This chapter addresses Lewis Grassic Gibbon's quest to shatter the colonial conception of East and West and return to an age of cosmopolitanism. His idealistic model of a cosmopolitan future is deeply informed by his reading of the past as adapted from diffusionism. The narrator of Gibbon's Egyptian work is a White Russian in exile from the Bolshevik Revolution. ‘Revolt’ concludes with ibn Saud's refusal of the stereotype of violent native. Finding Clare Caldon's lost and vulnerable young daughter in the bazaar, with whom he shares a feeling of instinctual affiliation, and being told of Hassan's death, he calls off the nationalist revolt. Gibbon's cosmopolitanism, the national ‘synthesis’ envisioned at the end of The Lost Trumpet, is utopian, but it is also a necessary quest to escape provincialism and imagine a new anti-imperial universalism that is ultimately postcolonial.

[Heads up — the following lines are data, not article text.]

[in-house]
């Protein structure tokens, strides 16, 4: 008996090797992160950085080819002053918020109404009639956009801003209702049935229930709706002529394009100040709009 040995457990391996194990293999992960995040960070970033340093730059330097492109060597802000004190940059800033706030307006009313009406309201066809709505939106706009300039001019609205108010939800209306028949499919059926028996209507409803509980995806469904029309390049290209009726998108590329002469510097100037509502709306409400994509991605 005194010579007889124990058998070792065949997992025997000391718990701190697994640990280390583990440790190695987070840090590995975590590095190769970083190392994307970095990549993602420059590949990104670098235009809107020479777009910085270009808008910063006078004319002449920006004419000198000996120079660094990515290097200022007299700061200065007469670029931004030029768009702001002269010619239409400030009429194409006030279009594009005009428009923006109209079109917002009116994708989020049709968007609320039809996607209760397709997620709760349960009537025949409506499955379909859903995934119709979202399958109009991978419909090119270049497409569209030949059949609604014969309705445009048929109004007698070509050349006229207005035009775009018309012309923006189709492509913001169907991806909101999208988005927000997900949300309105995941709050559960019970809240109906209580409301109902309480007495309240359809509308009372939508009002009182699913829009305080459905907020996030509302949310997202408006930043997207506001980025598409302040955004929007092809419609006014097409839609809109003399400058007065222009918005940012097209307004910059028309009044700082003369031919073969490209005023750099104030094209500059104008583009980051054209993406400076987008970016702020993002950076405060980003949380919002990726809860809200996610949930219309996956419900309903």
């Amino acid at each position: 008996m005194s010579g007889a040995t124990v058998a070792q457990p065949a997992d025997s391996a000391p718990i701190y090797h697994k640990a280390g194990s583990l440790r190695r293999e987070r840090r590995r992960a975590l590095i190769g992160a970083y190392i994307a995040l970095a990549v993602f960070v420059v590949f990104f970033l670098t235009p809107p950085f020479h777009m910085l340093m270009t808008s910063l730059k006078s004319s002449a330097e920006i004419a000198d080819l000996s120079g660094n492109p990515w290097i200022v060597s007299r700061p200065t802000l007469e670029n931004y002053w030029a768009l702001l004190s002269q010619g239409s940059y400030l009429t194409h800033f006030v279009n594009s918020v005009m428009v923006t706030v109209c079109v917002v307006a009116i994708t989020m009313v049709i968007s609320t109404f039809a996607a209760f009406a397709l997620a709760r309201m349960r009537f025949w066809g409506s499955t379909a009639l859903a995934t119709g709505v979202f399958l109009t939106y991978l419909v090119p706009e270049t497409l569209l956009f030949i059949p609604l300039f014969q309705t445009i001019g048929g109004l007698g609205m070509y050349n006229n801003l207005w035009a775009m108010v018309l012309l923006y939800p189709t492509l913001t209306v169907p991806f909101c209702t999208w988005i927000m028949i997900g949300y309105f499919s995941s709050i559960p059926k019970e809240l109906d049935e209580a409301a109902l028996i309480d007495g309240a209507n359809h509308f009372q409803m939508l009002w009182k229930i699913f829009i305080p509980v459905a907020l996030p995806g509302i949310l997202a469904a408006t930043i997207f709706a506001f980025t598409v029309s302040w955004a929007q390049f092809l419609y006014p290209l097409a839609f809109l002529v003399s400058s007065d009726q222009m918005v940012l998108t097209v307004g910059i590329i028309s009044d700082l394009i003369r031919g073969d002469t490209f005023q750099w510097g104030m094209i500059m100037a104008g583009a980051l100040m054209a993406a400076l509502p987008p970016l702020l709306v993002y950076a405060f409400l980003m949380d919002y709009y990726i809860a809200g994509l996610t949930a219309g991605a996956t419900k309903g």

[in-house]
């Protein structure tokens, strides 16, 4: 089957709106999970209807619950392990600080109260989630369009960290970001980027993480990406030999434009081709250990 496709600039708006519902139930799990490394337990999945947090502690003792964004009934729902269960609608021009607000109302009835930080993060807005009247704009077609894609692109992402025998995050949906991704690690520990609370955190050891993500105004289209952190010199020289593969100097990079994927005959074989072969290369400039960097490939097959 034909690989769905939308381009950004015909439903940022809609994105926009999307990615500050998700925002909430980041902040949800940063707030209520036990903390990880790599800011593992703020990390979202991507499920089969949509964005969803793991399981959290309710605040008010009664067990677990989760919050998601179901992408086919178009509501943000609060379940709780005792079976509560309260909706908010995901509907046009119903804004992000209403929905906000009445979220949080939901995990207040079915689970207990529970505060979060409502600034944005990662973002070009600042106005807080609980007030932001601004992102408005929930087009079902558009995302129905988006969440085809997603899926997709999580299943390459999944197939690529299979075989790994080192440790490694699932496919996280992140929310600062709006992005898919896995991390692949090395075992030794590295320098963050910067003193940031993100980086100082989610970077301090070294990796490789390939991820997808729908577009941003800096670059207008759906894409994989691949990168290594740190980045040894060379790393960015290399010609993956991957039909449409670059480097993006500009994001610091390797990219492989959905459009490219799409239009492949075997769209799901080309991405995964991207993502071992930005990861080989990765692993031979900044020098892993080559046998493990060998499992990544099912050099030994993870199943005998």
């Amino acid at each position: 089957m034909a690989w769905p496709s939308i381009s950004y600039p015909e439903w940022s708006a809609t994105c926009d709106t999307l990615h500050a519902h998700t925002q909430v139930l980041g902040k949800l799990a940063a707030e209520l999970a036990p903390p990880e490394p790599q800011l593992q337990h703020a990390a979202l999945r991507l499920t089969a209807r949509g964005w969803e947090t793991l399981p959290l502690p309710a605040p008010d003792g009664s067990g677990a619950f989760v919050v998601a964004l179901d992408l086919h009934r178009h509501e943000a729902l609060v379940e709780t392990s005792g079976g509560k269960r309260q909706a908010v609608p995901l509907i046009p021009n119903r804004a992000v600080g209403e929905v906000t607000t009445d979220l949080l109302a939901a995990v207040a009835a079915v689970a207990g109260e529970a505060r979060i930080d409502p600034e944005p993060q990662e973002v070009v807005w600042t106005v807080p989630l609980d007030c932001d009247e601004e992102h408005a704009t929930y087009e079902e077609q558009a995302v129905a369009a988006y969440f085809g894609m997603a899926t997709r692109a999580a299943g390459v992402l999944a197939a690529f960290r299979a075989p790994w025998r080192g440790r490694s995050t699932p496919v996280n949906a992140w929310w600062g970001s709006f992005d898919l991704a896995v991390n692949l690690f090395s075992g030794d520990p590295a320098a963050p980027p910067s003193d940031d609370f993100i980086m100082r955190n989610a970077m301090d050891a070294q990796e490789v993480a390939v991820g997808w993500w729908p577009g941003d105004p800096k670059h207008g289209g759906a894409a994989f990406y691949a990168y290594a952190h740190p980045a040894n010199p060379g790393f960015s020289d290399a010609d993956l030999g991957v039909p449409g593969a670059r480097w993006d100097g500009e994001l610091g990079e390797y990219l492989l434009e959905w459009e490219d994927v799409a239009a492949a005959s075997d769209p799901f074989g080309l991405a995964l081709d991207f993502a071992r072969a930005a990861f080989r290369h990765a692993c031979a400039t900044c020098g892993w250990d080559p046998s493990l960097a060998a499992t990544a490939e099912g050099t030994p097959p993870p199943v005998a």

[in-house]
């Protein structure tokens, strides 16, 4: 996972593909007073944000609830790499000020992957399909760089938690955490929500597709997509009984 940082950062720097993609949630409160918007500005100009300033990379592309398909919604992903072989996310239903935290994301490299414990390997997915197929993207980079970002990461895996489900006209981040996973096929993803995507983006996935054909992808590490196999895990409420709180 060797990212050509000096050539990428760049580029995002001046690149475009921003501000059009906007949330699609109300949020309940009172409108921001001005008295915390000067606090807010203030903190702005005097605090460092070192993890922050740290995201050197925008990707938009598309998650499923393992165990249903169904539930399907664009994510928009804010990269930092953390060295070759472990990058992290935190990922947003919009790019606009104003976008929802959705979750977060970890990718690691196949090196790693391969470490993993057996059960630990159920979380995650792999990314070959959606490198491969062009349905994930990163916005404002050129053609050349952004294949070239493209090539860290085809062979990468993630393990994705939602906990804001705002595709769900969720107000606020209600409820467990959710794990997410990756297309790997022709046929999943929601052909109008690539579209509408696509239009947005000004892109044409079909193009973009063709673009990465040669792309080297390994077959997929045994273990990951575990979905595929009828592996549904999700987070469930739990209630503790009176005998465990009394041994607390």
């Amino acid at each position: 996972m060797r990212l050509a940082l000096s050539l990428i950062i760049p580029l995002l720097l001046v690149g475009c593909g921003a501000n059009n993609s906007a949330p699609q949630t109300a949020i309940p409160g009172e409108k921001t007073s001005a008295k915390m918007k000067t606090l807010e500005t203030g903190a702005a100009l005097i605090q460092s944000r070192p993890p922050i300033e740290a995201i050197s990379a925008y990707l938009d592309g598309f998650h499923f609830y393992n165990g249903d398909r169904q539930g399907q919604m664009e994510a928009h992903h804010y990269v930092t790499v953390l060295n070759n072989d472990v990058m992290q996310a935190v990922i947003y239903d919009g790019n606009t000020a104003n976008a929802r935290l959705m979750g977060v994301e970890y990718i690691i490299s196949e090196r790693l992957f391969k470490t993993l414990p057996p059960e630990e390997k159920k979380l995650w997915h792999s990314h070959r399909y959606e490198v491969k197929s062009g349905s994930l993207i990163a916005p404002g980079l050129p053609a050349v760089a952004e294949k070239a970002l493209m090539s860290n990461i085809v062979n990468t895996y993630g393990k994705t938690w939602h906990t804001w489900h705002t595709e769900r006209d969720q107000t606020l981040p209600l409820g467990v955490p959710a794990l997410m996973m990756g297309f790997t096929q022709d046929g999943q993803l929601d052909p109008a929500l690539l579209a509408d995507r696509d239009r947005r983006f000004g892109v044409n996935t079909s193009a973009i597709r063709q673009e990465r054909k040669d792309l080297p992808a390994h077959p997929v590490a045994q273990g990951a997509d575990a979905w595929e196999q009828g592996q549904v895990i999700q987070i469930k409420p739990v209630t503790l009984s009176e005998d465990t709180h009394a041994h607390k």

Lyall, S. (2011). ‘East is West and West is East’: Lewis Grassic Gibbon's Quest for Ultimate Cosmopolitanism. In M. Gardiner, G. Macdonald, & N. O'Gallagher (Eds.), Scottish Literature and Postcolonial Literature: Comparative Texts and Critical Perspectives (136-146). Edinburgh: Edinburgh University Press. https://doi.org/10.3366/edinburgh/9780748637744.003.0010